The New York Times is making a sincere and fairly effective effort to correct its serious missed-recognition of events and people (mostly women and people of color). One example of this is the publication of an Op-Ed piece about Ella Baker, a black woman who played as major a role in the Black Freedom Movement throughout the mid-20th century, including the Civil Rights Movement, as anyone. Her biographer, Barbara Ransby, beautifully captures the heart, mind, soul, and hands of Baker’s work in 1250 words. I highly recommend reading it. The quality and impact of her work is legendary, and she stands co-equal with MLK, and you, like most of us, probably don’t know that. Ransby’s 1250 words might take your breath away. (Even though the Times has a pay wall, they allow a few free visits per month.)
Here’s a taste that zeroes in how she grasped that the key to a democratic future lies with ordinary people empowering themselves and building grassroots organizations:
Throughout her life, [Ella] Baker insisted on the importance of grass-roots leadership. “Strong people don’t need a strong leader,” she declared, warning activists to eschew messiahs and saviors and build local leaders by the thousands. “Martin didn’t make the movement,” she said. Rather, “the movement made Martin.” She did not mean this to be a disparaging assessment but a hopeful one. The strength and determination of ordinary people and the power of the organizations they build together are the locus of the power that fuels change, power that is bigger than any one individual, no matter how charismatic or committed.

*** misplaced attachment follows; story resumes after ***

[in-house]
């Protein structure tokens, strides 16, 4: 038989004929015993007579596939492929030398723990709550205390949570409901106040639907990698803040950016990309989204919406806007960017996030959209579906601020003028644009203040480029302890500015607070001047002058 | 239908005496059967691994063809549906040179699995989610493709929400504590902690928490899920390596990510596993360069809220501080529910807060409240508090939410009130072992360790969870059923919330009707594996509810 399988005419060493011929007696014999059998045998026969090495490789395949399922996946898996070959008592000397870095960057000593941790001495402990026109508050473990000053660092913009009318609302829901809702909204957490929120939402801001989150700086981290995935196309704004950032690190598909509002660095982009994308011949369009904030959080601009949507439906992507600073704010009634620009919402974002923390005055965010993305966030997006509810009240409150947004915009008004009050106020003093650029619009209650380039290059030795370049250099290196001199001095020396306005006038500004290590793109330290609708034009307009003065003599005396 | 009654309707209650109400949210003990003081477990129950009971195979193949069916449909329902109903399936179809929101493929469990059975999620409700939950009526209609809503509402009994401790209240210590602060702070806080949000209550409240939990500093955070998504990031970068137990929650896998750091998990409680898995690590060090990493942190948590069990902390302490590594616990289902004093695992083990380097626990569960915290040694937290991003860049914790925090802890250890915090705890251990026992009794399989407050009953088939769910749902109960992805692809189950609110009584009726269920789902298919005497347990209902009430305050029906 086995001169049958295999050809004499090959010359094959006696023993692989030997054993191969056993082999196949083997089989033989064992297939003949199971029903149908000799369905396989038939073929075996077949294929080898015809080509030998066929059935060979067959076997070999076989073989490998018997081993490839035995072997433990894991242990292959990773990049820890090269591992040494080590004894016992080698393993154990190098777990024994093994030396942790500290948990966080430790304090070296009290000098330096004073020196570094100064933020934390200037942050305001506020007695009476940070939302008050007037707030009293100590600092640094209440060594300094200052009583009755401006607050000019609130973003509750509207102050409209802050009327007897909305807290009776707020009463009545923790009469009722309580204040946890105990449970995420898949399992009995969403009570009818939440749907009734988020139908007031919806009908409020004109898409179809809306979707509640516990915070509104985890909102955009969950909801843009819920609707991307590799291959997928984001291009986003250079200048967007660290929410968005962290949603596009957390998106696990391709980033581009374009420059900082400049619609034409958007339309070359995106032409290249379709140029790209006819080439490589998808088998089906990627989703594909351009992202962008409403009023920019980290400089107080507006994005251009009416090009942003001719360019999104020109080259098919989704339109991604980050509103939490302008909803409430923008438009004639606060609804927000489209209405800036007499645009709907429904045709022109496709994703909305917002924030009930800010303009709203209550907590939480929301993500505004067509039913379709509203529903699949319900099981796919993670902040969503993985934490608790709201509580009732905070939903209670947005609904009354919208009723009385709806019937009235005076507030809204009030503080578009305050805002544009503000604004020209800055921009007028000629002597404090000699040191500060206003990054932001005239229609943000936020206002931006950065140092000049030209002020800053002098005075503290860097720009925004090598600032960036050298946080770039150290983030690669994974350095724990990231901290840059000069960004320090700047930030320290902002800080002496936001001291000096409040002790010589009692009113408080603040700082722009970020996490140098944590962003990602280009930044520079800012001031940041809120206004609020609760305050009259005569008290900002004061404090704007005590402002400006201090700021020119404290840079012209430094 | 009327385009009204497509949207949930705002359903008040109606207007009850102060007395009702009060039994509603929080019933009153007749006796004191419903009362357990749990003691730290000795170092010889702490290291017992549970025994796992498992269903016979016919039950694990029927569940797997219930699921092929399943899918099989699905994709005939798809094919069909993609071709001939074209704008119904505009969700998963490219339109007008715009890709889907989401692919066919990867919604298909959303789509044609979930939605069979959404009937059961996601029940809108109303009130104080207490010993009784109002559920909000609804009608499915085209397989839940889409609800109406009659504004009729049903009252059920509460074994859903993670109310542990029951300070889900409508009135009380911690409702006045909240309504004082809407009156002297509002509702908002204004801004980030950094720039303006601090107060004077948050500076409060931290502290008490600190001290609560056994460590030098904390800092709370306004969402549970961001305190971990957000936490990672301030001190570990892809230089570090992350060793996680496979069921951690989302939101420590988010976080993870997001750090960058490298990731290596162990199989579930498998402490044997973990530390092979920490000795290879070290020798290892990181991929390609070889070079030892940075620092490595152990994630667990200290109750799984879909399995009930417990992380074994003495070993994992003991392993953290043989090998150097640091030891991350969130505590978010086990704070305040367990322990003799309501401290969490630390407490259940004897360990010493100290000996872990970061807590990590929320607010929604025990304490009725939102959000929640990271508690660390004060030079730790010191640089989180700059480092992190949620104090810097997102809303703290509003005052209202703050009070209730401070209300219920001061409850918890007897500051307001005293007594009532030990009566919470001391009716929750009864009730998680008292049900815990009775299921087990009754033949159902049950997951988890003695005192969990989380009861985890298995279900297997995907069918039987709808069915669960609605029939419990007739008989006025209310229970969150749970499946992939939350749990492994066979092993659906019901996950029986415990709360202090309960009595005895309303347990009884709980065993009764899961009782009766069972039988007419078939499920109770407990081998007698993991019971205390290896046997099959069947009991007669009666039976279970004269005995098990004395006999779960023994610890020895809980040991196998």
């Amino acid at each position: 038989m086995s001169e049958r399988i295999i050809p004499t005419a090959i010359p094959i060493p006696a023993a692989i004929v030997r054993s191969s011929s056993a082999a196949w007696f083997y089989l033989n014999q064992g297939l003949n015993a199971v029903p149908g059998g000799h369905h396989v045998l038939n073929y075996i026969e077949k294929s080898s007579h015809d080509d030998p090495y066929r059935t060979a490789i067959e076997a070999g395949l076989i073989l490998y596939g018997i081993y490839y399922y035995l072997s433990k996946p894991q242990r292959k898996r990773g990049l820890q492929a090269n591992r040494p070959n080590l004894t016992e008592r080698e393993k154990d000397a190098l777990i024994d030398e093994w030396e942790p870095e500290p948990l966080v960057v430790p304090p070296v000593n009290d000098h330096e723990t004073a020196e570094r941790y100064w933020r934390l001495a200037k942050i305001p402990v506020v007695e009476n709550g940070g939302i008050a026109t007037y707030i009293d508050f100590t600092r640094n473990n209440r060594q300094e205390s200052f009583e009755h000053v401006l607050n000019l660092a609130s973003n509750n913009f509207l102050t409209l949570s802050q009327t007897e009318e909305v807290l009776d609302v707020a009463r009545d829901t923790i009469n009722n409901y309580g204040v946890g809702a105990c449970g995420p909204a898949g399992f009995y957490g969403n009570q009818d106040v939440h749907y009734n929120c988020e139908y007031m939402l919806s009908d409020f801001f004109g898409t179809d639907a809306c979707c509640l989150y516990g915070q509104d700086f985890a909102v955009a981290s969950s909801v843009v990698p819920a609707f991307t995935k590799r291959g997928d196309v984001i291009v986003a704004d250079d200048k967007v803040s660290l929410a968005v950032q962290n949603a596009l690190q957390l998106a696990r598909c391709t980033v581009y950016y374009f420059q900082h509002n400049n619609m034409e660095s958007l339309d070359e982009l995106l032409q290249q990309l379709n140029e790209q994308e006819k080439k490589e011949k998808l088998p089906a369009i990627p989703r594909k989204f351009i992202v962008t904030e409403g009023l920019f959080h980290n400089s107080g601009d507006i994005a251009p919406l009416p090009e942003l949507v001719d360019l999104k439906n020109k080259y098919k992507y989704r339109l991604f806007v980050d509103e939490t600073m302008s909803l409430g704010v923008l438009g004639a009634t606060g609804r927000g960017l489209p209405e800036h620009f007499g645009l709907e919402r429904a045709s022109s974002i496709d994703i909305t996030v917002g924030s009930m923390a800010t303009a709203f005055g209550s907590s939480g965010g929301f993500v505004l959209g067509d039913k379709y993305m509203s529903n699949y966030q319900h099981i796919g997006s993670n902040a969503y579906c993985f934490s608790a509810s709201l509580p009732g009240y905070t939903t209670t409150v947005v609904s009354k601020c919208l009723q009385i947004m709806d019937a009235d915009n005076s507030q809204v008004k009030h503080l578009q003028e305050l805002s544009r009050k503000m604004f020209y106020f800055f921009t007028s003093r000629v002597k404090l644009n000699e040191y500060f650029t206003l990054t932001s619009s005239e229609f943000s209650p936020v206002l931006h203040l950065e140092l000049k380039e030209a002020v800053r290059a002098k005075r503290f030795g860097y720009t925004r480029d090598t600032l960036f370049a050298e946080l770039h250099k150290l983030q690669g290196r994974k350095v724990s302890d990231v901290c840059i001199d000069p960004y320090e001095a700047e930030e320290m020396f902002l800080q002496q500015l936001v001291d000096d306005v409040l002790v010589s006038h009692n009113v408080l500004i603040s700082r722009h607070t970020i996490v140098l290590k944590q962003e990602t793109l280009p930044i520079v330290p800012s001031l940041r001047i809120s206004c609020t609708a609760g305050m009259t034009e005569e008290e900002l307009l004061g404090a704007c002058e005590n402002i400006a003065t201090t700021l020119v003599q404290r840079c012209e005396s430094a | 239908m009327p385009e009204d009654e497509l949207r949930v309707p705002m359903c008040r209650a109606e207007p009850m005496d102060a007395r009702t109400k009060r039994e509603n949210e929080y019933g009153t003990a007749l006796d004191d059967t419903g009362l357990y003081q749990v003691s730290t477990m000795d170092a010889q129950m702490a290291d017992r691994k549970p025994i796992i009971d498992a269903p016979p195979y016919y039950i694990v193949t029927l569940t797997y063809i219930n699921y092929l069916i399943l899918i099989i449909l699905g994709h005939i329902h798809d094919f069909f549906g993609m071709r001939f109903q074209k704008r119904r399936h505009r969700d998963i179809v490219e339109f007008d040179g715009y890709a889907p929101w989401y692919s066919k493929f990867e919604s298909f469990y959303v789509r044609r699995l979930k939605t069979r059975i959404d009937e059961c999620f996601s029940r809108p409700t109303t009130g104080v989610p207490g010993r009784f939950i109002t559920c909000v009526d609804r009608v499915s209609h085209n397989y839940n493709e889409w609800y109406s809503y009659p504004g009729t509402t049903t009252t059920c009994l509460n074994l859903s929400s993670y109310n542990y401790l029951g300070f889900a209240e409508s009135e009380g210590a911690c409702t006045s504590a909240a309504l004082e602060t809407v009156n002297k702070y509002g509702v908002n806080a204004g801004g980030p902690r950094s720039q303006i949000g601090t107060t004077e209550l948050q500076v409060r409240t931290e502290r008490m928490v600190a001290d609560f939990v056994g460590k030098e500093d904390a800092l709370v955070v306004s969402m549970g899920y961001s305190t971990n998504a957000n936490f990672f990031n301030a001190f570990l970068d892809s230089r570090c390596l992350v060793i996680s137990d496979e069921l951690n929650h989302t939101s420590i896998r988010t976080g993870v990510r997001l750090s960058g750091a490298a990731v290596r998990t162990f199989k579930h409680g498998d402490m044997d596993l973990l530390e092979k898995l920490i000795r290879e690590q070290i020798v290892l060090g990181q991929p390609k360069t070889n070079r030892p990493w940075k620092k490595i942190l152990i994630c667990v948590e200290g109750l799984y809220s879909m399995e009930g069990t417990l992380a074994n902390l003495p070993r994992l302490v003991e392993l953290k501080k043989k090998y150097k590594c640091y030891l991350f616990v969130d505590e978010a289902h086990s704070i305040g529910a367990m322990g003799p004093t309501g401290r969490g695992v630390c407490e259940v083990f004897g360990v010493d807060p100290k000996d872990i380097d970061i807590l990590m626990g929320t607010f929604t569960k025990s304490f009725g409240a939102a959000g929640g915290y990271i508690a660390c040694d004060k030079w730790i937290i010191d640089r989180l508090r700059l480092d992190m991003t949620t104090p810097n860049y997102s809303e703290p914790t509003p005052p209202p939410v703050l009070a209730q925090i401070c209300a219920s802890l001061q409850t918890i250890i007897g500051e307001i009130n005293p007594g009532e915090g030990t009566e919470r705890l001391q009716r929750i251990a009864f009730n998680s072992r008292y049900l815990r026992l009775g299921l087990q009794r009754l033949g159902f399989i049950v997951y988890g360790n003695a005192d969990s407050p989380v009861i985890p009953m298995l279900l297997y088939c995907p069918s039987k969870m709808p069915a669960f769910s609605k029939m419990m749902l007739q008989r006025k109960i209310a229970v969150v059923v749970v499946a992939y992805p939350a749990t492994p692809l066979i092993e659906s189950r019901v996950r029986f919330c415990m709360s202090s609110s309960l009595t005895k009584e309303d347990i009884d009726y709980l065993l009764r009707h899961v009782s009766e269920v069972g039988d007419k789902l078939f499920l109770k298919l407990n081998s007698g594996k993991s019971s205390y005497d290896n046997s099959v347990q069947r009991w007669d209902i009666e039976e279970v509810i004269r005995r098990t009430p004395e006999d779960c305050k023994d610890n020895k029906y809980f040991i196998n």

I especially appreciated what Dr. Ransby’s says about Ms. Baker’s role in building the Student Non-Violent Coordinating Committee (SNCC) and its role in building the Mississippi Freedom Democratic Party. The latter may be the most historic grassroots democratic uprising in the American 20th century.
Our columnist did not have the space—are you listening, Mr. and Ms. New York Times—to tell us about the dimension of personal transformation embedded in the SNCC project. From my viewpoint it was one of the most important and radical features of that project. I found out about Ms. Baker and her intense people-centered approach to organizing through Dr. Ransby’s biography as I was doing research for a book I am writing, Growing Democracy.
There is one bit in Ransby’s op-ed I take some exception to. She opens by using an analogy that Dr. King used in his Nobel speech:
…he observed that anytime an award is given to “the dedicated pilots of our struggle who have sat at the controls as the freedom movement soared into orbit,” the prize is also bestowed on “the ground crew without whose labor and sacrifices the jet flights to freedom could never have left the earth.”
Dr. Ransby goes on to say that Baker was “was a major part of that ground crew.” I think King’s notion of "dedicated pilots...at the controls" was and still is wrong from the ground-up. First, Baker was his equal as a co-pilot because she did work as essential as his. He could play a role she couldn't just as she played one he couldn't. Second, what Baker has passed on to us is a fundamental grasp that King's patriarchal notion of is a major obstruction to all forms of democratic organizing. Third, I think she also knew from here day-to-day experience over 50 years that this obstruction is embedded in our organizing efforts because we embody it in our very person. For example, the men of the male hierarchy of the Civil Rights Movement had a genuine commitment to democracy while at the same time not being able to understand why women like Ella Josephine Baker and Septima Clark were sitting in on their strategy meetings.
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